Bernadette and Michael Pitcher are passionate people — passionate about their work, the community and about the disenfranchised.
The couple owns Grains Bakery & Bistro in Courtenay — formerly a Buns Master franchise — which offers an old-time country atmosphere with open beams, antique tables, rustic shelving and bright display cases. It includes an outdoor patio area.
The business is a ’24/6’ operation — it’s closed Sundays — which makes for a challenging, but not tough, operation.
“I don’t say it’s tough because tough suggests we’re not happy,” Michael said. “It’s challenging in a sense that you build it, they come. Sometimes you get more than you’re ready for.”
Inside can seat 45 patrons and the patio 50, though as as many as 60 can squeeze inside on a rainy day.
“What it brought to us was two things: a very solid business, plus an incredible way to become part of the community. We’re in deep — and loving it,” said Michael, who credits Bernadette’s essence as the key behind the hospitality and friendliness of Grains.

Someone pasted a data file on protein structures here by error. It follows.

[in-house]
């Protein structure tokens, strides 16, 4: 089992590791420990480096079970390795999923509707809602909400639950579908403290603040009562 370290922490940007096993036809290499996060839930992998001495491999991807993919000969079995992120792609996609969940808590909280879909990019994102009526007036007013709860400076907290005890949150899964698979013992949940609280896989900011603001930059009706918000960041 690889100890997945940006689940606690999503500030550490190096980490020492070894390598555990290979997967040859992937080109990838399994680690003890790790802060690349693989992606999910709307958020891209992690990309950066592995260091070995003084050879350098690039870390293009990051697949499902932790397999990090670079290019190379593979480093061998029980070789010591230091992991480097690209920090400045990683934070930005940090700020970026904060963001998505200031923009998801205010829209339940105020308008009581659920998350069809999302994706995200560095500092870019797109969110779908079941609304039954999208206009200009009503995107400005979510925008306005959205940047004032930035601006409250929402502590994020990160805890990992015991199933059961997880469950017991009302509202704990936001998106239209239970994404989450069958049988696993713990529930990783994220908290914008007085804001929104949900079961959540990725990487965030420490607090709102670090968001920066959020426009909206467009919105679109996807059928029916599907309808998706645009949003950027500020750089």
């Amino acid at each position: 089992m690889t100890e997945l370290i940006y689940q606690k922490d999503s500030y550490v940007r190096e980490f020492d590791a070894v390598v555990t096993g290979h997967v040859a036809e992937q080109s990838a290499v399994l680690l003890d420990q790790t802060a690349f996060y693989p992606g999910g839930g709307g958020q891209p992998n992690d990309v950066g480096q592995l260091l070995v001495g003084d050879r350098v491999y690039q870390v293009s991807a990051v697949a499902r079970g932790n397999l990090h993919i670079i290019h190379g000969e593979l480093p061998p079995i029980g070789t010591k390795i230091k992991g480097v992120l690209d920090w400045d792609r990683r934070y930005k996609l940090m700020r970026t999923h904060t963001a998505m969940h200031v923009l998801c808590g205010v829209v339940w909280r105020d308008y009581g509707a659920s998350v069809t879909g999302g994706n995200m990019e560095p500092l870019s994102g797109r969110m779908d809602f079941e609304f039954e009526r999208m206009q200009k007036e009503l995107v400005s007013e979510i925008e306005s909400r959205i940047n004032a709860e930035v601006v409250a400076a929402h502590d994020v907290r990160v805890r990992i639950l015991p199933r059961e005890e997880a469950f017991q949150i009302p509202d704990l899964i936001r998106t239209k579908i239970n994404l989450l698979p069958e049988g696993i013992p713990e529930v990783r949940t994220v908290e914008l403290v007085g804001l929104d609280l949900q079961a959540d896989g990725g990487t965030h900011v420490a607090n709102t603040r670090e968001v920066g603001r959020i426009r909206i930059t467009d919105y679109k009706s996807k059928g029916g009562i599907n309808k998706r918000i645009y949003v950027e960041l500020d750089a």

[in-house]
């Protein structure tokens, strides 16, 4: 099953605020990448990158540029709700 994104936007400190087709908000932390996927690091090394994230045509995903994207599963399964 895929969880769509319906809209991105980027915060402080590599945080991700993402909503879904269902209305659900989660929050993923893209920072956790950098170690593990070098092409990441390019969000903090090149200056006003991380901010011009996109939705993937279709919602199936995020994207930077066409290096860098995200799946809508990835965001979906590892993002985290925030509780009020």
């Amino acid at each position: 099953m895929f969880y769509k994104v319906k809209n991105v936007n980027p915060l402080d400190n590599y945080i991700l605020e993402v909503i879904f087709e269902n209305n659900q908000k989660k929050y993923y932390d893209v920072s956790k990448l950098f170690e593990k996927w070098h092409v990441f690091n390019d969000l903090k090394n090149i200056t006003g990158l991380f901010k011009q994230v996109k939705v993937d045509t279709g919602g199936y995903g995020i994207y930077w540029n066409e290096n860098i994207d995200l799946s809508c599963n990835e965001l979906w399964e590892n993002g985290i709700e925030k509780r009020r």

“Don’t be rushed. Experience that laid-backness that you find in a general store.”
Along with customers who walk through the door, they service about three-quarters of the restaurants, hotels and gas stations from Royston to the far side of Campbell River.
“We have over 120 commercial customers here,” Michael said.
When the couple purchased the franchise in 2000, Bernadette was the lead because Michael was busy with a dairy farm. In 2011, he became a bigger part of the operation while she became director of the Gaglardi Academy in Comox. Bernadette continues as the accounting manager at Grains.
The Pitchers have been married 28 years. Before moving to the Valley, they had both worked for Imperial Oil. In his first 15 years as a Valley resident, Michael was a ski instructor with Vancouver Island Adaptive Snowsports. He was also a founder of the Vancouver Island Mountain Sports Society.
The business maintains strong relationships with groups such as the Salvation Army and Habitat for Humanity.
“My wife and I have a faith background that connects with the principles of the Salvation Army,” said Michael, a board member of the Dawn to Dawn: Action on Homelessness Society.
Grains caters to various eating habits, such as gluten-free, which accounts for about 15 per cent of its retail sales.
The busiest period is summer, with the most intense time occurring on August long weekend.
“Keeps us busy with two trucks on the road,” Michael said.
The Pitchers employ 16 people. Their staffers have initiated a no tipping policy, but if customers insist on tipping, the money ends up being donated to various causes. Last year, Grains staff donated about $3,500.
Grains is located at 445-10th St. in Courtenay. It is open Monday to Friday 7 a.m. to 6 p.m., and Saturday from 9 a.m. to 4 p.m.
Call (250) 338-0955